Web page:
Maybe you think of me as the goofball with the Wes Anderson-esque apartment and the endless piles of books, but I am also a Yankees fan. In the wake of Derek Jeter announcing his retirement, I felt like I had to come clean and admit to any skeptics how much it’s meant to me to watch Derek Jeter play.
Bernie Williams may have been the guy who hit one out of the park at my very first game, but Jeter has always been my favorite. Jeter was the one that started my baseball card collection, and Jeter was the first bobblehead in my “Yankees Shrine” (I ended up having quite a lot of Yankees bobbleheads). More than that though, I remember reading the book he wrote called, The Life You Imagine. I’ve lost track of how many times I read it. It is sitting on my bookshelf now, and boy, it definitely looks loved. I read that book whenever I needed a kick in the ass and the motivation to get my schoolwork done so that I too could live the life I imagined. If that skinny kid from Kalamazoo could reach his dreams of becoming a Yankee and staying a Yankee, than I certainly could survive grade school.
I remember the day my sister and I waited at the away dugout in Tampa Bay, a shiny new baseball in hand, hoping against hope that someone in pinstripes would come over and give us their autograph. And then Jeter did. I held my sister’s feet so that she could stick herself even further out over the railing to get his attention. He took our baseball and smiled that big Jeter grin and signed our baseball and many others and I remember thinking that this guy wasn’t kidding when he said that “[he’s] thankful each day [his] dreams have unfolded” (Jeter, The Life You Imagine, 2001).
There are all the stats of course. It is not hard to argue Jeter as one of the best. He is the Yankees all-time career leader in hits, at-bats, games played, and stolen bases. He has 5 gold gloves, and is only the 28th player in the history of baseball to reach 3,000 hits. Then there are all the post-season records; he is not called “Captain Clutch” for nothing. Jeter exudes “Yankee-ness” and he is the classiest guy that I have ever had the pleasure of seeing don the pinstripes. If we are talking all-time Yankees, you won’t need to defend Jeter to me. That guy can play.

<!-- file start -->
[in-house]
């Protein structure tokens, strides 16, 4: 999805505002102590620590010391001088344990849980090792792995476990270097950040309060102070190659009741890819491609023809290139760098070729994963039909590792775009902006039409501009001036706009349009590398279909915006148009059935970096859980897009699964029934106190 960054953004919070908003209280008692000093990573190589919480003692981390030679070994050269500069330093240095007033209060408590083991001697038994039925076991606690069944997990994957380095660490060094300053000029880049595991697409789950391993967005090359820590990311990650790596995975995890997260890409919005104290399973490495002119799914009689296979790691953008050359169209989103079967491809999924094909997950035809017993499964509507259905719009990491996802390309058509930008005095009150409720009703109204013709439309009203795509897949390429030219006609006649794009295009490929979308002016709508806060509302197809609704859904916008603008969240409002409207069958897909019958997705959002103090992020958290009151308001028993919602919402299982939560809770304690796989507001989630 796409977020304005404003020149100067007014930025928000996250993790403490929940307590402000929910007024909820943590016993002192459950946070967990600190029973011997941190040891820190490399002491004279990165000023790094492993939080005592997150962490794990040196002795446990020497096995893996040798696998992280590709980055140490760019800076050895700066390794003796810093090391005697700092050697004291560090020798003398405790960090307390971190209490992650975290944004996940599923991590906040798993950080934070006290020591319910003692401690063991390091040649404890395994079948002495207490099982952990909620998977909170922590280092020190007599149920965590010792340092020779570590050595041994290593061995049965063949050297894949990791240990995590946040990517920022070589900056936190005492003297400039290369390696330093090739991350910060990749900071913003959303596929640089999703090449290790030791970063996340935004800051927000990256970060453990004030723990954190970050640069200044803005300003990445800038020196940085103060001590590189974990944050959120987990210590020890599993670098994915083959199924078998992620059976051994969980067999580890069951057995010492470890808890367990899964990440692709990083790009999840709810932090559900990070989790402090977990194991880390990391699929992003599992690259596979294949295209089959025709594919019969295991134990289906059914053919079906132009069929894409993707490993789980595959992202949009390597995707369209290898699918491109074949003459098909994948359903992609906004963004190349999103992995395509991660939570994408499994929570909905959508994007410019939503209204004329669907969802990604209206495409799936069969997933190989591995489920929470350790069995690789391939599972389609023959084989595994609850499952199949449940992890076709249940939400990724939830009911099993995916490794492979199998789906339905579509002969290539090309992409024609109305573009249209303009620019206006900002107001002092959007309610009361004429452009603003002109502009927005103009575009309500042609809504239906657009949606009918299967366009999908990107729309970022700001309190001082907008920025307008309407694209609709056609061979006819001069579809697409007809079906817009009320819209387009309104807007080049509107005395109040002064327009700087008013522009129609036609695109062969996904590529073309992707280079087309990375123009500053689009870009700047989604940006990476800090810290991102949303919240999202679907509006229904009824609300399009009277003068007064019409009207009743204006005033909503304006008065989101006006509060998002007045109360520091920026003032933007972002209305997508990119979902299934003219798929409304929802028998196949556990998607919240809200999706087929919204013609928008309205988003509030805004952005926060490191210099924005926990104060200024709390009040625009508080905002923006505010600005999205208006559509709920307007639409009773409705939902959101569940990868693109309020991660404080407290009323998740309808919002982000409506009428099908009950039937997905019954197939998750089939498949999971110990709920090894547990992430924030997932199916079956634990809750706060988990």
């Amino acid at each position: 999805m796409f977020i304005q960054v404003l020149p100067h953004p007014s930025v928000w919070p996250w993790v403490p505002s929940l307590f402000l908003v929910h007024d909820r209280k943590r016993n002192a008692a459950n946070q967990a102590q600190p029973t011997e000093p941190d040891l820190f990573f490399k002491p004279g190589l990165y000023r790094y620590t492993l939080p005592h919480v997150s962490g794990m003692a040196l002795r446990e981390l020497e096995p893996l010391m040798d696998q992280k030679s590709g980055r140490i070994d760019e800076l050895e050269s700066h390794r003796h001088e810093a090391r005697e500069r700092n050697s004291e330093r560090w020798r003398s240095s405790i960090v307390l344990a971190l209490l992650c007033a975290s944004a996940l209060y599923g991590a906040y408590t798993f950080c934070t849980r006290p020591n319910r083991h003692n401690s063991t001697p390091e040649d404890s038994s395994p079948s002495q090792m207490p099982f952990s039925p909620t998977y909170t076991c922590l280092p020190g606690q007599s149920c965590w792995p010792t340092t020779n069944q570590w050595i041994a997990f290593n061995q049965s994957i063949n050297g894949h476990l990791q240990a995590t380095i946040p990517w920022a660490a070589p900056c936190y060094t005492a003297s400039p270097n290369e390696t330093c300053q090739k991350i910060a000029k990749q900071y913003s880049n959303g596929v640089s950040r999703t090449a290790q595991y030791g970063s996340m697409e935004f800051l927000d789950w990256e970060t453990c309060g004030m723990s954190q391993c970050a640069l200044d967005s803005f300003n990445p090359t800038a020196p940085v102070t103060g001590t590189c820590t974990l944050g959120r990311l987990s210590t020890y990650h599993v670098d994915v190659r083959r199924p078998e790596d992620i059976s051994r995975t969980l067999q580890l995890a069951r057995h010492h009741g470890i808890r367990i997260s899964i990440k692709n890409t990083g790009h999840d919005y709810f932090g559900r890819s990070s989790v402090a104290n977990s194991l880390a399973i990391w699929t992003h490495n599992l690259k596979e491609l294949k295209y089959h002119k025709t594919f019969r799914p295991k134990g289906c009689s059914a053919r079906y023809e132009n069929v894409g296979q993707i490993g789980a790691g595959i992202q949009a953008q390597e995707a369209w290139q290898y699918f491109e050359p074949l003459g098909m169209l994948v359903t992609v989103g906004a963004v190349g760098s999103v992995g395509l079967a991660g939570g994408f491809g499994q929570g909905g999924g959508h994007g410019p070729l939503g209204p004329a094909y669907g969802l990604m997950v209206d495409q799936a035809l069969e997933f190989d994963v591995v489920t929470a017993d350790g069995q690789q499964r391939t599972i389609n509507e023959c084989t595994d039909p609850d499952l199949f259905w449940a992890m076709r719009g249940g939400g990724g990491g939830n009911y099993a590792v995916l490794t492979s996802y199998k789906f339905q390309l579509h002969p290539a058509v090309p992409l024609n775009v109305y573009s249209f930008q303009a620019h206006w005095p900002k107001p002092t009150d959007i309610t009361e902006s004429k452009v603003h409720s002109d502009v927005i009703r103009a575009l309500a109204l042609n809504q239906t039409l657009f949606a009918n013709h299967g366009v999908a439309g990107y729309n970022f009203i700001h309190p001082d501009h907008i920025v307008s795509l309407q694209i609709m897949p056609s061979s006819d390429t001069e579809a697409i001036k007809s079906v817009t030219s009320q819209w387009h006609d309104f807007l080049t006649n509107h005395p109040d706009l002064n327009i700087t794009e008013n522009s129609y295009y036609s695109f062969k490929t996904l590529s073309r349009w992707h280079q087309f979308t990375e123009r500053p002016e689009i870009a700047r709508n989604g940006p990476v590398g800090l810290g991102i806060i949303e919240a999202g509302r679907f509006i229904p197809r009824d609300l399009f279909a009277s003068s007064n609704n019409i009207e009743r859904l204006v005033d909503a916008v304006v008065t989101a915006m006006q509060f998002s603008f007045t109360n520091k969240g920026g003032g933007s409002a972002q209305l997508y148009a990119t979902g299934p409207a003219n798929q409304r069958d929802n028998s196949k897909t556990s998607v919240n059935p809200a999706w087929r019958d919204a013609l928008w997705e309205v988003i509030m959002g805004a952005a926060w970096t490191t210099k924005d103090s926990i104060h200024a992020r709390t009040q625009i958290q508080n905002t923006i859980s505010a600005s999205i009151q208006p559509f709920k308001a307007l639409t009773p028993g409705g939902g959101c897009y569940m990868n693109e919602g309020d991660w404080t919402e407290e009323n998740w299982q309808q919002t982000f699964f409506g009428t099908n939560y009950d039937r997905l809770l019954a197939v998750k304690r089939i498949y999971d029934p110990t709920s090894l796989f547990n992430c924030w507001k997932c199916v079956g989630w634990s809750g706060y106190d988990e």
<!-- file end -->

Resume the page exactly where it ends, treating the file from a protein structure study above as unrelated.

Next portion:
Yet, when you ask me 20 years from now what stuck out the most to me about Derek Jeter, it won’t be the stats that come to mind. It will probably be that out of all those SI Kids cards I collected- the ones showing faces of the up-and-coming…Out of all the many athletes I followed, Jeter was the one that never stopped being who he said he was. Nowadays, it seems harder and harder to find those that can survive superstardom without losing their integrity, but Jeter has done just that. He played his heart out, and gained the recognition he deserved, but he never stopped being that wide-eyed kid in love with America’s favorite pastime. I’m gonna miss you, Jetes. I have no doubt you’re going to play your hardest to your very last day. Here’s to 2014.
At sunset on the Fourth of July,
just as the Shriners shot off
over the football stadium
the first McDonald’s in Las Cruces
switched on its lights
and opened its doors
and shone there harshly against
the nothing, like a shrine
to itself, and that same evening
by some act of grace
the vacant lot across the street
caught on fire, starting small
and gaining, tossing everything—every
weed and paper cup
into its sack of flames
and keeping it.
IF you can keep your head when all about you
Are losing theirs and blaming it on you,
If you can trust yourself when all men doubt you,
But make allowance for their doubting too;
If you can wait and not be tired by waiting,
Or being lied about, don’t deal in lies,
Or being hated, don’t give way to hating,
And yet don’t look too good, nor talk too wise:
If you can dream - and not make dreams your master;
If you can think - and not make thoughts your aim;
If you can meet with Triumph and Disaster
And treat those two impostors just the same;
If you can bear to hear the truth you’ve spoken
Twisted by knaves to make a trap for fools,
Or watch the things you gave your life to, broken,
And stoop and build ‘em up with worn-out tools:
If you can make one heap of all your winnings
And risk it on one turn of pitch-and-toss,
And lose, and start again at your beginnings
And never breathe a word about your loss;
If you can force your heart and nerve and sinew
To serve your turn long after they are gone,
And so hold on when there is nothing in you
Except the Will which says to them: ‘Hold on!’
If you can talk with crowds and keep your virtue,
Or walk with Kings - nor lose the common touch,
If neither foes nor loving friends can hurt you,
If all men count with you, but none too much;
If you can fill the unforgiving minute
With sixty seconds’ worth of distance run,
Yours is the Earth and everything that’s in it,
And - which is more - you’ll be a Man, my son!
If he and she do not know each other, and feel confident
they will not meet again; if he avoids affectionate words;
if she has grown insensible skin under skin; if they desire
only the tribute of another’s cry; if they employ each other
as revenge on old lovers or families of entitlement and steel-
then there will be no betrayals, no letters returned unread,
no frenzy, no hurled words of permanent humiliation,
no trembling days, no vomit at midnight, no repeated
apparition of a body floating face-down at the pond’s edge.